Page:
• clj-refactor provides refactoring support.

  • Enabling CamelCase support for editing commands(like forward-word, backward-word, etc) in clojure-mode is quite useful since we often have to deal with Java class and method names. The built-in Emacs minor mode subword-mode provides such functionality:

(add-hook 'clojure-mode-hook #'subword-mode)
  • The use of paredit when editing Clojure (or any other Lisp) code is highly recommended. It helps ensure the structure of your forms is not compromised and offers a number of operations that work on code structure at a higher level than just characters and words. To enable it for Clojure buffers:
(add-hook 'clojure-mode-hook #'paredit-mode)
  • smartparens is an excellent (newer) alternative to paredit. Many Clojure hackers have adopted it recently and you might want to give it a try as well. To enable smartparens use the following code:
(add-hook 'clojure-mode-hook #'smartparens-strict-mode)
  • RainbowDelimiters is a minor mode which highlights parentheses, brackets, and braces according to their depth. Each successive level is highlighted in a different color. This makes it easy to spot matching delimiters, orient yourself in the code, and tell which statements are at a given depth. Assuming you've already installed RainbowDelimiters you can enable it like this:
(add-hook 'clojure-mode-hook #'rainbow-delimiters-mode)
  • aggressive-indent-mode automatically adjust the indentation of your code, while you're writing it. Using it together with clojure-mode is highly recommended. Provided you've already installed aggressive-indent-mode you can enable it like this:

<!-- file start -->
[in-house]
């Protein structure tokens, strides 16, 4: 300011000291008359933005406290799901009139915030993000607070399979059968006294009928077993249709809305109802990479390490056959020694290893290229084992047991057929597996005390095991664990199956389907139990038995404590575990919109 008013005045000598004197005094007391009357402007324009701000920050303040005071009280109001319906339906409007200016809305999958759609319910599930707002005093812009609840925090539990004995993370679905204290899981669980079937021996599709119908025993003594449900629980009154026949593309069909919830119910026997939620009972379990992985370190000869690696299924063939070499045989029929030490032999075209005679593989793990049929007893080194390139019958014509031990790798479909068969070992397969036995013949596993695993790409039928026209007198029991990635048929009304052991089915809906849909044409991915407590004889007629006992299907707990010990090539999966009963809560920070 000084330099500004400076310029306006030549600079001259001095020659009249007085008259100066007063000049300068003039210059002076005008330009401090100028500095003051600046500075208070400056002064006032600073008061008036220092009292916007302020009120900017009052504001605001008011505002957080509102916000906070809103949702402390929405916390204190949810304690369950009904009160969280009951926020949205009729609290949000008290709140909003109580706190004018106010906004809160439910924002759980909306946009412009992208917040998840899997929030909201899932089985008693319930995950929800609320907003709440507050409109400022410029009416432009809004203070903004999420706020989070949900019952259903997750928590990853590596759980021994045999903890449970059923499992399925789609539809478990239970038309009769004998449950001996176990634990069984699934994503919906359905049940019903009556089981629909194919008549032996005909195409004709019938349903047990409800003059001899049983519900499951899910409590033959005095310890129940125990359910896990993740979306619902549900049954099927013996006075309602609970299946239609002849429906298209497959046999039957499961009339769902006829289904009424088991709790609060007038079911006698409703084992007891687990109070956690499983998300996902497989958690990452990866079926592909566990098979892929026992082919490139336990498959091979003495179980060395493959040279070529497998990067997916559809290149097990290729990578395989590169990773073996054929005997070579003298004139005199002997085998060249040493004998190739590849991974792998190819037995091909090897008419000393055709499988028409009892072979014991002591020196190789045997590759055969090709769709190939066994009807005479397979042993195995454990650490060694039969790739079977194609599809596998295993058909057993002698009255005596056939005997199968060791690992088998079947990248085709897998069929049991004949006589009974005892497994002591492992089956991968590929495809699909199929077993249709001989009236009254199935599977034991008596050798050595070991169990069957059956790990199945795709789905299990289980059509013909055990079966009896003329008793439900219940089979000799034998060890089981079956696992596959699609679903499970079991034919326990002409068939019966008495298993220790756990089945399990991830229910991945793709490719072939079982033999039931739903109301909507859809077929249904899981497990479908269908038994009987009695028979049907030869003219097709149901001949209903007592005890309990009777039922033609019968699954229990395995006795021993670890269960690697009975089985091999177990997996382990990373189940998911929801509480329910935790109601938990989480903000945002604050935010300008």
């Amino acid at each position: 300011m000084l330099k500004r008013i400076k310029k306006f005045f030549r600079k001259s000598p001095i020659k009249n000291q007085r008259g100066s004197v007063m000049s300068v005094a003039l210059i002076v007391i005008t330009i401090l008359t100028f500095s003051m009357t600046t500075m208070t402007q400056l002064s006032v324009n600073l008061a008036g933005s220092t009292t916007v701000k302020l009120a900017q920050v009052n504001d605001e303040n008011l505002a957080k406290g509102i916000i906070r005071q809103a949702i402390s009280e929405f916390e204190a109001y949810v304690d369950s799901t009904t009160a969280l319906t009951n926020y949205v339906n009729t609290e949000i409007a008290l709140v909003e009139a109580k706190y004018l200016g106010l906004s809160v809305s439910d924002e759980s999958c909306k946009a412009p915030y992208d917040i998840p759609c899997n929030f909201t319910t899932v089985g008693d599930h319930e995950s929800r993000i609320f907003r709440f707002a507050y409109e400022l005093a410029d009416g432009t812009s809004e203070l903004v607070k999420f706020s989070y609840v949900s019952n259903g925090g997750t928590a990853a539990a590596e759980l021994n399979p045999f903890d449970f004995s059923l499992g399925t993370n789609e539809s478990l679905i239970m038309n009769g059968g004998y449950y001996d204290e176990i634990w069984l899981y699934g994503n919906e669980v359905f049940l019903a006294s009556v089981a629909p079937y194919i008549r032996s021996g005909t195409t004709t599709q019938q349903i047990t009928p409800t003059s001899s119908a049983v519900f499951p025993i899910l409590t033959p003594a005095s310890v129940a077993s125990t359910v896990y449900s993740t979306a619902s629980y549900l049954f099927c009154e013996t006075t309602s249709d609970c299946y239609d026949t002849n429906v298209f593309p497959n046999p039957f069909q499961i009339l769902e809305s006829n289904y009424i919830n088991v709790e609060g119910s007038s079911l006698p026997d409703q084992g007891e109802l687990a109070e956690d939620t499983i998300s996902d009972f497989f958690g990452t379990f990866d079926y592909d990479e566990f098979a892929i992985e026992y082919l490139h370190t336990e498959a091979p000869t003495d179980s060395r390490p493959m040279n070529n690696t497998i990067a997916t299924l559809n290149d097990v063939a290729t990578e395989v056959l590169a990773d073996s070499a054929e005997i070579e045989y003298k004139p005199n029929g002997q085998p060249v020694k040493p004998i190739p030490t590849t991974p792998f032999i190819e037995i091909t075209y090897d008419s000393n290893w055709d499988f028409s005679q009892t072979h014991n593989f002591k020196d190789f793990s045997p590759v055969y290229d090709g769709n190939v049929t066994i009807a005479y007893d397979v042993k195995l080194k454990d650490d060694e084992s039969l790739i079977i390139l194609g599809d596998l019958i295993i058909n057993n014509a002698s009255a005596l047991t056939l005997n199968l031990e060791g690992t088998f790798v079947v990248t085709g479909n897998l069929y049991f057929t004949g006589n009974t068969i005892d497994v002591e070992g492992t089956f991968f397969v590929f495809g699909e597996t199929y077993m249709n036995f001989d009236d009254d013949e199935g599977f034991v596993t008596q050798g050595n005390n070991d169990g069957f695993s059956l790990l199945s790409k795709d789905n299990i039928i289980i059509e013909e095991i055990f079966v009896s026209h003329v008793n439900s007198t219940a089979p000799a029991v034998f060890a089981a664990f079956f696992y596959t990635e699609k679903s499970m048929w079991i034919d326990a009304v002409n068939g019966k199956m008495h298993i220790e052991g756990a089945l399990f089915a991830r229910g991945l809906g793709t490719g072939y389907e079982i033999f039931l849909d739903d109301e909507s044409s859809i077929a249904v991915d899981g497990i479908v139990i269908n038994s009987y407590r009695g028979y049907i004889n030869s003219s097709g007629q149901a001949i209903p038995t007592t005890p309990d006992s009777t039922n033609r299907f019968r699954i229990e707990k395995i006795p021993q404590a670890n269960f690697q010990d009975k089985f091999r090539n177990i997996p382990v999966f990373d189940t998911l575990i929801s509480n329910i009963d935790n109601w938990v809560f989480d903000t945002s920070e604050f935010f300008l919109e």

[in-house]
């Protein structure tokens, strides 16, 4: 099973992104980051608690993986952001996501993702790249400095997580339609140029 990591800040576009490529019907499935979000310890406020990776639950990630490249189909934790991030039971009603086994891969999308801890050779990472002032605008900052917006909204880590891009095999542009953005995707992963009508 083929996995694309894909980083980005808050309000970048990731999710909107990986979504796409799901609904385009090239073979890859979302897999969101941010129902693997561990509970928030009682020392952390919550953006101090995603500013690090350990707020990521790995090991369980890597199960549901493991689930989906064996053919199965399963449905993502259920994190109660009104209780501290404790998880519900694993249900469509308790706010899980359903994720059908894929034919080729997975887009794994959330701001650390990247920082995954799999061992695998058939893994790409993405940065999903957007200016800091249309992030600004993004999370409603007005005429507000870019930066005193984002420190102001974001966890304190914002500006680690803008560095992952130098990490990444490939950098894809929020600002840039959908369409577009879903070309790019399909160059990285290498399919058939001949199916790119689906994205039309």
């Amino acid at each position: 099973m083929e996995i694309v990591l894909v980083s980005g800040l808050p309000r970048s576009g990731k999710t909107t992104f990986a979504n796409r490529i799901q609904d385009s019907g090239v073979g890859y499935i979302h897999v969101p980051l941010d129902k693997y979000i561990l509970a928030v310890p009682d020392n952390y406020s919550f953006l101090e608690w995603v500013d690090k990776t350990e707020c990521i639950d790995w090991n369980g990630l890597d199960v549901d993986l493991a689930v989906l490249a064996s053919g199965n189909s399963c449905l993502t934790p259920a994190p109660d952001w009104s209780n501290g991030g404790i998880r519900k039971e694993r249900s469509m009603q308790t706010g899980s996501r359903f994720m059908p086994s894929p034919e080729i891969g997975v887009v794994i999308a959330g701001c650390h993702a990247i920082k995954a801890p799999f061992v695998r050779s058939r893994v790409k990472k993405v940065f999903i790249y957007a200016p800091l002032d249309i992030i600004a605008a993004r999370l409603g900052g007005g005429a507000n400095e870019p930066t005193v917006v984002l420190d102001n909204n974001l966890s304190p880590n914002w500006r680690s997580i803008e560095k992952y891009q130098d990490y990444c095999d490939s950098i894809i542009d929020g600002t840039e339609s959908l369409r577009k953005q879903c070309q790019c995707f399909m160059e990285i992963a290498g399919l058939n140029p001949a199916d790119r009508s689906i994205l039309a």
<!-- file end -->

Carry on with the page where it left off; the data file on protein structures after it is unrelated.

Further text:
(add-hook 'clojure-mode-hook #'aggressive-indent-mode)

REPL Interaction

One of the fundamental aspects of Lisps in general, and Clojure in particular, is the notion of interactive programming - building your programs by continuously changing the state of the running Lisp program (as opposed to doing something more traditional like making a change and re-running the program afterwards to see the changes in action). To get the most of clojure-mode you'll have to combine it with some tool which will allow you to interact with your Clojure program (a.k.a. process/REPL).

A number of options exist for connecting to a running Clojure process and evaluating code interactively.

Basic REPL

inf-clojure provides basic interaction with a Clojure REPL process. It's very similar in nature and supported functionality to inferior-lisp-mode for Common Lisp.


CIDER is a powerful Clojure interactive development environment, similar to SLIME for Common Lisp.

If you're into Clojure and Emacs you should definitely check it out.


An extensive changelog is available here.


Copyright © 2007-2018 Jeffrey Chu, Lennart Staflin, Phil Hagelberg, Bozhidar Batsov, Artur Malabarba and contributors.

Distributed under the GNU General Public License; type C-h C-c to view it.